Journal Article


Dragon Slaying with Ambiguity: Theory and Experiments

Abstract

This paper studies the impact of ambiguity in the best-shot and weakest-link models of public good provision. The models are first analyzed theoretically. Then, we conduct experiments to study how ambiguity affects behavior in these games. We test whether subjects' perception of ambiguity differs between a local opponent and a foreign one. We find that an ambiguity-safe strategy is often chosen by subjects. This is compatible with the hypothesis that ambiguity aversion influences behavior in games. Subjects tend to choose contributions above (respectively, below) the Nash equilibrium in the best-shot (respectively, weakest-link) model.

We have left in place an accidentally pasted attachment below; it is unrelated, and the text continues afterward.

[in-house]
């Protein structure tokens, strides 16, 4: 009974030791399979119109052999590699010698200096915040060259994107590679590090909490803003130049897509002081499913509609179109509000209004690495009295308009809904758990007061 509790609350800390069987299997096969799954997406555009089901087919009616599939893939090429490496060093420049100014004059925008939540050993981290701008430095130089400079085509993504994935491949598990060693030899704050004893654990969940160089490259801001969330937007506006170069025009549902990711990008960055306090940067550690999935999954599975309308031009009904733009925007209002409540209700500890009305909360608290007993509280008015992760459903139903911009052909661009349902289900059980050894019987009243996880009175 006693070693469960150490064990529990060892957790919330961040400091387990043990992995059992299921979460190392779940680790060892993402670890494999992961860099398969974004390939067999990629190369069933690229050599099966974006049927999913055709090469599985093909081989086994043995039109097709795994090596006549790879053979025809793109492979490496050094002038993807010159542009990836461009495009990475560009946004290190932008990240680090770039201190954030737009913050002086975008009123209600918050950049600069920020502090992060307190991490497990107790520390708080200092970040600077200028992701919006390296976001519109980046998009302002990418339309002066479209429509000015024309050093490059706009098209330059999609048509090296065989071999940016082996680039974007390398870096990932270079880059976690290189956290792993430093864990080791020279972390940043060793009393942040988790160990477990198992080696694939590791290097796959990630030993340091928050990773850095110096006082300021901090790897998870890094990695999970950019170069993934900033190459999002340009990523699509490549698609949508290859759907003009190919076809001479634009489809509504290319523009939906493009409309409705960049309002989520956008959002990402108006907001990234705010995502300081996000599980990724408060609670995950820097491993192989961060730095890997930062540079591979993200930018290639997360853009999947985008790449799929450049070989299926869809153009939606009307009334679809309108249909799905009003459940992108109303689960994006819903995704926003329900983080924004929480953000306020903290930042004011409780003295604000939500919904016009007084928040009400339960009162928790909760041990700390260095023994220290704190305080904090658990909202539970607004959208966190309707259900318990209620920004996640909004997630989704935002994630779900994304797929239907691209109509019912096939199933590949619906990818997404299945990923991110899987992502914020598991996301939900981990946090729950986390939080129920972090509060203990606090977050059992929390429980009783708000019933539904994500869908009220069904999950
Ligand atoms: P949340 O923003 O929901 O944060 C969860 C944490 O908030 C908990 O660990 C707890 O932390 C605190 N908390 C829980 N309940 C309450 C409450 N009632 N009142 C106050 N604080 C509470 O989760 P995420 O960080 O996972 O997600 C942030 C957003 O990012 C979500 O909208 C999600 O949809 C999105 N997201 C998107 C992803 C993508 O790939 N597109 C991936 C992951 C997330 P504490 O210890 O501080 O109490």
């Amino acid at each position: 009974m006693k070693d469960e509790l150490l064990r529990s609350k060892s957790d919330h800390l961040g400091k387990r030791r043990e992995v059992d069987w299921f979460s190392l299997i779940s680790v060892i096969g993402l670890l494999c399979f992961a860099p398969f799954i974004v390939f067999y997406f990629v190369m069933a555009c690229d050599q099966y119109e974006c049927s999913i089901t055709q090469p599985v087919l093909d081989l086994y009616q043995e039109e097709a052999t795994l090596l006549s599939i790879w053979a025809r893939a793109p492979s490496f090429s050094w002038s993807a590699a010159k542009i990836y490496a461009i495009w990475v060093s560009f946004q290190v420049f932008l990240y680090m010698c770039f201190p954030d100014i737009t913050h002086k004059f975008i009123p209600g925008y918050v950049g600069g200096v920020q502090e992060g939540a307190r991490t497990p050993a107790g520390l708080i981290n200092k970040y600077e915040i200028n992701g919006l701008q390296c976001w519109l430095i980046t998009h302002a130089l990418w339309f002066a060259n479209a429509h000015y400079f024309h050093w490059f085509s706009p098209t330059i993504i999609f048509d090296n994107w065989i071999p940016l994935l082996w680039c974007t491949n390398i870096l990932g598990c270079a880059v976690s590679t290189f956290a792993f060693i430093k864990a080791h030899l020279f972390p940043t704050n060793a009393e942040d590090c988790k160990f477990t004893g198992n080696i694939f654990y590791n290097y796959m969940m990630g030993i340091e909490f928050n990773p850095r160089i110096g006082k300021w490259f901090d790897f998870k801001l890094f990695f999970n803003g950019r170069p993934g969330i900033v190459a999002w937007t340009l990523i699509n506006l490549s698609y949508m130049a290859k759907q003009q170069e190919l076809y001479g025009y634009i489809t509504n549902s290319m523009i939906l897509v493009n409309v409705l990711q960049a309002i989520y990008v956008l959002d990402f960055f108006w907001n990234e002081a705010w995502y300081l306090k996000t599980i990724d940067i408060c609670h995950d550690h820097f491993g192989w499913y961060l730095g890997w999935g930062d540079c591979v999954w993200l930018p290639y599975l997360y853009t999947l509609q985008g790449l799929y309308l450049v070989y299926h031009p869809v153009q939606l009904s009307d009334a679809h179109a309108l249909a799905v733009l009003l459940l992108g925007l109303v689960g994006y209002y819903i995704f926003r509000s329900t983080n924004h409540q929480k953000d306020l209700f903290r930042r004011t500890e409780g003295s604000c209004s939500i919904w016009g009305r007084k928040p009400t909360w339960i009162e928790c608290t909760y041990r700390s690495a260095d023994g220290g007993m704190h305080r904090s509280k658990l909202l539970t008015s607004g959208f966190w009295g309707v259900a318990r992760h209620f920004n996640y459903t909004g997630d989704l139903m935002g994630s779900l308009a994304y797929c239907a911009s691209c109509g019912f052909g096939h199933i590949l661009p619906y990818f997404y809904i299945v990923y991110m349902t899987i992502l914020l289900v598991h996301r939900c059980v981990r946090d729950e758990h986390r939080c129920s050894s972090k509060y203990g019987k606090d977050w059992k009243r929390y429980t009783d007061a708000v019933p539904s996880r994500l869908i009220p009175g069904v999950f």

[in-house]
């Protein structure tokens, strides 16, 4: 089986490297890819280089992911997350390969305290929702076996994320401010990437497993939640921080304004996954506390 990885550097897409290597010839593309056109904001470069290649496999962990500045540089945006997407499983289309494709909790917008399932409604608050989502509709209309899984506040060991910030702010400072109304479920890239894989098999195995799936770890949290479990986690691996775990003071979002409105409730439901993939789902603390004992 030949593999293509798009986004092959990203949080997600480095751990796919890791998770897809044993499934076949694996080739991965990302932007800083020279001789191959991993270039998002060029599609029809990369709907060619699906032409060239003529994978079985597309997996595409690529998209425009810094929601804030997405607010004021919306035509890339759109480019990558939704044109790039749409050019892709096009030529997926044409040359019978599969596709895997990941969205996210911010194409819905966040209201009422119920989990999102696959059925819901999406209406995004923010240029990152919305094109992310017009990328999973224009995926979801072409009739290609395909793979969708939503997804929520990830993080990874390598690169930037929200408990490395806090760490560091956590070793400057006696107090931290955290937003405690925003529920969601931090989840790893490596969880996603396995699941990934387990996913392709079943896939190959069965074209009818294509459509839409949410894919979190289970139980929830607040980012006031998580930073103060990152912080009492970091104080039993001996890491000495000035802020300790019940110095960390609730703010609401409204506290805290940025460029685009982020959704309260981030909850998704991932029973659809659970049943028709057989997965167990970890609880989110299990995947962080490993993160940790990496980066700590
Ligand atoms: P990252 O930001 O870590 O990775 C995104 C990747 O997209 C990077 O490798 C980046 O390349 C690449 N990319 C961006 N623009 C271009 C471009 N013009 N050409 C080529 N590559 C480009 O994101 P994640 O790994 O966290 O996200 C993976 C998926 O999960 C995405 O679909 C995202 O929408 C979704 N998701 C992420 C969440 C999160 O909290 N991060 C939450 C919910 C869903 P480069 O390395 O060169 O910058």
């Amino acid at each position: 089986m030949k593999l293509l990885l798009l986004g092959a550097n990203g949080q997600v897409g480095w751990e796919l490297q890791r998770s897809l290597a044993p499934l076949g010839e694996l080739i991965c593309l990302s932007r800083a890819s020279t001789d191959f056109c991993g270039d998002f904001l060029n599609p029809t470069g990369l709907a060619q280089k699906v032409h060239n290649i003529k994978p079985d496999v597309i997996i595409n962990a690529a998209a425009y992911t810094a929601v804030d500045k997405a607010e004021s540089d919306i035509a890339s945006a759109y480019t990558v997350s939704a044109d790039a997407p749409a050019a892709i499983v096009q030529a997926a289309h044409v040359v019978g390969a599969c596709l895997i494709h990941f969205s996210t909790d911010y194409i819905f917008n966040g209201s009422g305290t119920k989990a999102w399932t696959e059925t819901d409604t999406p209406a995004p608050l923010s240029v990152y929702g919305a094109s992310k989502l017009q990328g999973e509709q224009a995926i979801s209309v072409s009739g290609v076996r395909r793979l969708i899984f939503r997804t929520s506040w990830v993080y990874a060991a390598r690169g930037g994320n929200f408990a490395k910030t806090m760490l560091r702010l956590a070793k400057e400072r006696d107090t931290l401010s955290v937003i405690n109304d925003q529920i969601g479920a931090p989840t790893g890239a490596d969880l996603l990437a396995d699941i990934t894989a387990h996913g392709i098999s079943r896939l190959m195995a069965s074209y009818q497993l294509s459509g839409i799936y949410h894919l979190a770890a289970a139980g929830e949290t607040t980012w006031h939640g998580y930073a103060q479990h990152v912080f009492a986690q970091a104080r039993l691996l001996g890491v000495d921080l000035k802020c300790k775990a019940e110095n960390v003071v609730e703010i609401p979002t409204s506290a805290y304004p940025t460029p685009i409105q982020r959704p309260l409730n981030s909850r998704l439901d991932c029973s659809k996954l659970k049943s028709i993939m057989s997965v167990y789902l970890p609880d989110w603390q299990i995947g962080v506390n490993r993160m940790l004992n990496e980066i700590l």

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Authors

Kelsey, David
Le Roux, Sara

Oxford Brookes departments

Faculty of Business\Department of Accounting, Finance and Economics

Dates

Year of publication: 2016
Date of RADAR deposit: 2017-06-09


Creative Commons License This work is licensed under a Creative Commons Attribution-NonCommercial-NoDerivatives 4.0 International License


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This RADAR resource is the Accepted Manuscript of Dragon Slaying with Ambiguity: Theory and Experiments

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